UNC-Chapel Hill faculty members demand acclaimed journalist be appointed to tenured position

Nikole Hannah-Jones (Bell Tower photo by Streeter Lecka/Getty Images)

Faculty members at UNC Chapel Hill’s Hussman School of Journalism and Media released a statement Wednesday demanding the university’s board of trustees grant tenure to acclaimed journalist Nikole Hannah-Jones.

As Policy Watch reported Wednesday, Hannah-Jones was approved for tenure as a Knight Chair in Race and Investigative Journalism by the faculty tenure committee. The school’s board of trustees did not take action to approve the decision. Instead, Hannah-Jones was offered a five year contract with the school in what board of trustee members described to Policy Watch as a “work around” to avoid the political controversy around her appointment and the necessity of the board to sign off on it.

“We demand explanations from the university’s leadership at all levels,” the statement, signed by more than two dozen Hussman faculty members, says. “Nikole Hannah-Jones does necessary and transformative work on America’s racial history. The national politicization of universities, journalism, and the social sciences undermines the integrity of and academic freedom within the whole University of North Carolina system.”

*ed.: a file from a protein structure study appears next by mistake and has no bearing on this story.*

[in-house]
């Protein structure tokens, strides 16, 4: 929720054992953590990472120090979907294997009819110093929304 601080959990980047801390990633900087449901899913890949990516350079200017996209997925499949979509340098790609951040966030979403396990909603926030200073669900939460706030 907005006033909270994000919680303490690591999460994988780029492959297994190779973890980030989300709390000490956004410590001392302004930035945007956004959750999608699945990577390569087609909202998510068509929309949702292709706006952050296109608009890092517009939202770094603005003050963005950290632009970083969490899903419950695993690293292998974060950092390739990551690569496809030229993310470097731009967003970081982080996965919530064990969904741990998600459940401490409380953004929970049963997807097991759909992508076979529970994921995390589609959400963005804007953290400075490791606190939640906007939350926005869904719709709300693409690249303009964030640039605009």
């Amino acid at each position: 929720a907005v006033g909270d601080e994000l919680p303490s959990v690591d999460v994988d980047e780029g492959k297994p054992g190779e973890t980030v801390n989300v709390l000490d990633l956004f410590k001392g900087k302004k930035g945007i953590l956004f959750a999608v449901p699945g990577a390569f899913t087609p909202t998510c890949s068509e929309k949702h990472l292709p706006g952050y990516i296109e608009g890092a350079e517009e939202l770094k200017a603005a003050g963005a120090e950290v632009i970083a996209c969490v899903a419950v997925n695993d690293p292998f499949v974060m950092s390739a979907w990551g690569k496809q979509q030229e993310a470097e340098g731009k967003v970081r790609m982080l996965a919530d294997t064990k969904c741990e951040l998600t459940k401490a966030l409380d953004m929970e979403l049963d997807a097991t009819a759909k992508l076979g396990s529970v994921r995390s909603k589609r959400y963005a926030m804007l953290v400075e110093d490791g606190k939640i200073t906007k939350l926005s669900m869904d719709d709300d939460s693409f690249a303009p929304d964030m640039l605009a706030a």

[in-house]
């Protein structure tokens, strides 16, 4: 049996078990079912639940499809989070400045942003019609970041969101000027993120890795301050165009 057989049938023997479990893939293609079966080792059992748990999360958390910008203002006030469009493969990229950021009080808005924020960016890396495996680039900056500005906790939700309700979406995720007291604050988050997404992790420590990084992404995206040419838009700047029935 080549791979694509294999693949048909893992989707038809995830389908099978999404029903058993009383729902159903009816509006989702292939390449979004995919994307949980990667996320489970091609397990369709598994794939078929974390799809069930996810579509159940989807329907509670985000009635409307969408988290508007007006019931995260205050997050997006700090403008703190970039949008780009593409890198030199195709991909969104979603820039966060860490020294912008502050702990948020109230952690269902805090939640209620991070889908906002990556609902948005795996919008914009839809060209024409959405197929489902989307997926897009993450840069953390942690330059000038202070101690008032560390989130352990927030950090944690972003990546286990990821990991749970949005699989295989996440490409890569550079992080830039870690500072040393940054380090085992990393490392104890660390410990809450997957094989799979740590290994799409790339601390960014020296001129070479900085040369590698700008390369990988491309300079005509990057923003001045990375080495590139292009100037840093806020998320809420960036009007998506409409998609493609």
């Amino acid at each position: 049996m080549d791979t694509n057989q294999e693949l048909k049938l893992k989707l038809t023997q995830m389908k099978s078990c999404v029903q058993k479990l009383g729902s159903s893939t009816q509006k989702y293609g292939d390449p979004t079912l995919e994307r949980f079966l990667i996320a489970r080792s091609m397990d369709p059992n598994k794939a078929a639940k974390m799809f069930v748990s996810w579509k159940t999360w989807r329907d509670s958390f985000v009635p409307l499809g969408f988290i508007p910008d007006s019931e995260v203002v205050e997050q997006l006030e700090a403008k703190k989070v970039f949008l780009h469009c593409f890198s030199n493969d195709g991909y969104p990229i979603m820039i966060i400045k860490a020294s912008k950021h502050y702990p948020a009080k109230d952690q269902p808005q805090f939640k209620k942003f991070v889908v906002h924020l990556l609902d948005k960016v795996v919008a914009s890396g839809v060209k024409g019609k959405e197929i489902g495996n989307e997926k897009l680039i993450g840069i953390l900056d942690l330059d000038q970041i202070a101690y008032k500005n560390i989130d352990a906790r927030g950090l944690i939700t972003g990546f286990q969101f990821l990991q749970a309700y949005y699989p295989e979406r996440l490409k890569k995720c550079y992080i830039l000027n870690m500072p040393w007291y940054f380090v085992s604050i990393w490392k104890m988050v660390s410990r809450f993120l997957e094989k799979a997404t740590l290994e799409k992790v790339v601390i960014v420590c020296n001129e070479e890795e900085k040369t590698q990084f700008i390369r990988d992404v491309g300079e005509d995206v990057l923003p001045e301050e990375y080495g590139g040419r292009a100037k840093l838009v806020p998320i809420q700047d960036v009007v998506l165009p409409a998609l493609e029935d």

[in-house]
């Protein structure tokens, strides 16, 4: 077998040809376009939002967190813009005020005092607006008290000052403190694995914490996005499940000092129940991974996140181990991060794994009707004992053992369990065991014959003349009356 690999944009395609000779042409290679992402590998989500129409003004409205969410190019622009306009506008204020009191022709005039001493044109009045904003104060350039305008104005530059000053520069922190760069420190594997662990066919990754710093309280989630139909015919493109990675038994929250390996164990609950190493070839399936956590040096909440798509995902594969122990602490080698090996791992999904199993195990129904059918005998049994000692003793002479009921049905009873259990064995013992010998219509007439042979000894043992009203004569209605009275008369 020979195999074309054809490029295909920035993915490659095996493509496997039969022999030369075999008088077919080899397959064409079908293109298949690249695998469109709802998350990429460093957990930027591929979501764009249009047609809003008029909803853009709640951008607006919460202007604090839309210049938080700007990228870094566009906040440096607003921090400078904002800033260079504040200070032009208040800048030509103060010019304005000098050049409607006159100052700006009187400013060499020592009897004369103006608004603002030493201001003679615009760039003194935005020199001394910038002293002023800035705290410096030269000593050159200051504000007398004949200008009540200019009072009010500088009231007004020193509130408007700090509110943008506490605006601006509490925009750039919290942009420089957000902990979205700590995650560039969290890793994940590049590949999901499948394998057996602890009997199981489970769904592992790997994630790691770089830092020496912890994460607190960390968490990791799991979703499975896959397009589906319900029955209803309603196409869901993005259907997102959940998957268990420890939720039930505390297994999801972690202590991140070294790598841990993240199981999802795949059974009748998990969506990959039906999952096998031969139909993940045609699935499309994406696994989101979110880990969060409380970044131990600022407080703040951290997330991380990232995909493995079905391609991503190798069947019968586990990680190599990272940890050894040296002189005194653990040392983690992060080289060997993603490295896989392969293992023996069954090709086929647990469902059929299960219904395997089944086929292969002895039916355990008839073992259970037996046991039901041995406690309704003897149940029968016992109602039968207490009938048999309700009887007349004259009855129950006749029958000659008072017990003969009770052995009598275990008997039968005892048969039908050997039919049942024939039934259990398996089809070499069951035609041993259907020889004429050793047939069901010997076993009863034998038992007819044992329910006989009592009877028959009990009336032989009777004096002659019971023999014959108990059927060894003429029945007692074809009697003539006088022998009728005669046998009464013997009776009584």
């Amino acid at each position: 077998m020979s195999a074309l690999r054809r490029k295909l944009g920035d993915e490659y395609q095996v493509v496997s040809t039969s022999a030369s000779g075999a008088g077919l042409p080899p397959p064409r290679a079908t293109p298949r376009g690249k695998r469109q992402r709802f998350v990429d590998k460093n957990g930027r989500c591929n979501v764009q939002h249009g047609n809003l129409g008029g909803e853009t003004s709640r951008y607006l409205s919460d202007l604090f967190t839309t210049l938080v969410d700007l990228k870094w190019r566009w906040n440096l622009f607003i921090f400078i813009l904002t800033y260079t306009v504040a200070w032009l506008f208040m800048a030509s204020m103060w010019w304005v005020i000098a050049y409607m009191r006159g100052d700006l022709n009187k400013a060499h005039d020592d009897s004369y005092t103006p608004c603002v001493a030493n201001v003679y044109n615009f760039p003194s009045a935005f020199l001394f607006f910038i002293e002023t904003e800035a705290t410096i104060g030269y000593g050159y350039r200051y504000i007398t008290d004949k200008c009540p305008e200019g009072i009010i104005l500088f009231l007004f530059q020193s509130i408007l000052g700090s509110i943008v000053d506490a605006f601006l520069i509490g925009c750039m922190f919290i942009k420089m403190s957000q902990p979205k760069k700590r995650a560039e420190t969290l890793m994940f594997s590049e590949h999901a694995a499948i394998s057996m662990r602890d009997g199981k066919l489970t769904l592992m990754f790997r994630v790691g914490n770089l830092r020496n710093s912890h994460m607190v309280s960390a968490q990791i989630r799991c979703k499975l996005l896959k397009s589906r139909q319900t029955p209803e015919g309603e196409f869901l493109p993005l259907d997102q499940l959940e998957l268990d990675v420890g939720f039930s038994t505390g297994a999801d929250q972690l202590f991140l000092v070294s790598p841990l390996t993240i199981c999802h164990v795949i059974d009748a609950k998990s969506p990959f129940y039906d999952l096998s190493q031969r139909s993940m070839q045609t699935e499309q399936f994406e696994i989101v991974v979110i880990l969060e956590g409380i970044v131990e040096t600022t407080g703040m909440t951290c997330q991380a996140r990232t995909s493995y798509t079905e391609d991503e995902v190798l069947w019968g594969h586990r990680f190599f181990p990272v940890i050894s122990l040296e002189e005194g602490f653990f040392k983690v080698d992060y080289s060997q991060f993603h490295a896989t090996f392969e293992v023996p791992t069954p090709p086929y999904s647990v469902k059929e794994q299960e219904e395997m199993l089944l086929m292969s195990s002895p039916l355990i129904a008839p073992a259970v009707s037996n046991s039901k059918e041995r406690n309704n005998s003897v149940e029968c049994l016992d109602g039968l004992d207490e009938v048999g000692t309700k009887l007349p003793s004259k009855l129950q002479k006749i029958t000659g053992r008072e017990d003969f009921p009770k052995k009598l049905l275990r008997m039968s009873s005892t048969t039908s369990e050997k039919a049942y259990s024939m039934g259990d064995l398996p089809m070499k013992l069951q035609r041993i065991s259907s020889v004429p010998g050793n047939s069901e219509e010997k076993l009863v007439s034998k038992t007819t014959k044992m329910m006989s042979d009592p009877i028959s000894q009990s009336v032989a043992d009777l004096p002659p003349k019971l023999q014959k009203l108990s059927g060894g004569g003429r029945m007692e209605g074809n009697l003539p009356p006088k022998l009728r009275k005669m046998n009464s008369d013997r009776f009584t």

In a Wednesday interview, UNC Board of Trustees Chairman Richard Stevens said the question of Hannah-Jones’ tenure never came to the board for an official vote.

“That part of your story was wrong,” Stevens told Policy Watch Wednesday.

Stevens did not initially respond to a request from Policy Watch on the issue this week, but spoke to the issue before Wednesday’s board of trustees committee meetings.